Here are the remaining parts I used for the propane connections and what each connects to:
- 1 piece - Bayou Classic High Pressure LPG, 30-PSI Adjustable Regulator, 48" Braided Hose, 3/8" Flare Swivel Fitting
- Hose and regulator that connects the propane tank to the brew stand
- 1 piece - 3/8" x 1/2" Brass/Gas Ball Valve: Flare x Female Thread Connection
- Regulator hose connects to this, screwed onto black nipple pipe
- 1 piece - 1/2" x 12" black pipe nipple
- Connects to tee
- 1 piece - 1/2" x 1/2" x 3/8" Black Reducing Tee
- 1 piece - 1/2" x 4" black pipe nipple
- Connects to 90-degree elbow
- 1 piece - 1/2" x 3/8" Black 90-degree Reducing Elbow
- Connects to one 3/8" Close Black Pipe Nipple and 3/8" Ball Valve
- 2 pieces - Mr. Heater 5-ft Propane Hose Assembly, 3/8" Male Pipe Thread x 3/8" Female Flare Thread
- Connect each to 3/8" ball valve
- 2 pieces - 3/8" Brass/Gas Ball Valve: Female Thread x Female Thread Connection
- 2 pieces - 3/8" Close Black Pipe Nipple
- Yellow gas tape
Finding the right propane hoses was the hardest part. The Banjo burners each come with a brass orifice that screws into the air shutter plate. This orifice requires a 3/8" female flare connection from the propane hose. However, most of the hoses I could actually find in stores were for a female pipe connection - not a tight seal. After going through a slew of adapters with minor propane leaks - and learning the difference between multiple connections - I opted to just return everything and buy the hoses from Amazon. Received them quickly, hooked them up, checked for leaks, and once I confirmed that I wasn't about to touch-off an explosion, fired the stand up. FLAME ON!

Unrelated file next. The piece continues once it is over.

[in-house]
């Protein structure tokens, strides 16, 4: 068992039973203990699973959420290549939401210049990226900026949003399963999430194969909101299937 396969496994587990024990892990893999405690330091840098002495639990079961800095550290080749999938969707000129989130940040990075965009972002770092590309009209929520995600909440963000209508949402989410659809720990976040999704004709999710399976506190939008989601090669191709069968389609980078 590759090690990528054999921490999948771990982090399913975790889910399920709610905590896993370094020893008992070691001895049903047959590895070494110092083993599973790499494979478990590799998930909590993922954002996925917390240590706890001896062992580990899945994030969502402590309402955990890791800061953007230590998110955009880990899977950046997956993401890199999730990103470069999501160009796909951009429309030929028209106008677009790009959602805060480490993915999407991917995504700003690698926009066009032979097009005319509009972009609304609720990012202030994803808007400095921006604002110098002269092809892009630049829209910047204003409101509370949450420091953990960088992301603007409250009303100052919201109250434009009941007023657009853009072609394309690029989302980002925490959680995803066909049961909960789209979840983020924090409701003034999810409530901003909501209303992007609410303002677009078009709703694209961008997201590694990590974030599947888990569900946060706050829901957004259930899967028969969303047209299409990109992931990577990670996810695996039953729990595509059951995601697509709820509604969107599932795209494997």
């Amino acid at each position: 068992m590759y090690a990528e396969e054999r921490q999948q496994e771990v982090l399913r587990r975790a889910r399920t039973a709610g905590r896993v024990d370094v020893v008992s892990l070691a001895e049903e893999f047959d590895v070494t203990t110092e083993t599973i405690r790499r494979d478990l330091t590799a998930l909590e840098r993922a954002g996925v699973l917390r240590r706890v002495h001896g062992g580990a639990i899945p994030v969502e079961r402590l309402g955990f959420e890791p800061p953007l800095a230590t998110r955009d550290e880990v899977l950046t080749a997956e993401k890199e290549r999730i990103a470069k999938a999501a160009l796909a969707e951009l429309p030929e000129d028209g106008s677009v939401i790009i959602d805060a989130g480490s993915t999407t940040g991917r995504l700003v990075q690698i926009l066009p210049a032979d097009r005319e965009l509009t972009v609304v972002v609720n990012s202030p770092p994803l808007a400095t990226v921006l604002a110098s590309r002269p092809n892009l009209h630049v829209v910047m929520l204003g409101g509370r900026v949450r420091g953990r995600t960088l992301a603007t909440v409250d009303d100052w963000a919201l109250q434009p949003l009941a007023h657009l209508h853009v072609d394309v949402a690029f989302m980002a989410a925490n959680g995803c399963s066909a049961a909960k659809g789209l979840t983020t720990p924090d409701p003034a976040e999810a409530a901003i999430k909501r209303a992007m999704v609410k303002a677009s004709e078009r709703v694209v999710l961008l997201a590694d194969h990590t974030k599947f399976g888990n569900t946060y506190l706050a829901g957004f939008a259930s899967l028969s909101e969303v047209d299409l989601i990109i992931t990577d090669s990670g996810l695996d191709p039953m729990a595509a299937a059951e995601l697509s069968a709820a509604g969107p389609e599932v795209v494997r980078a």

Everything worked like a charm.
Depending on how often I brew out in the open - as opposed to the garage with the door open - I may attach wind guards around each burned to help prevent the flame from being blown out and to help focus the heat on the kettle.
I will probably cover the top center of the stand with some sheet metal to act as a table top for utensils.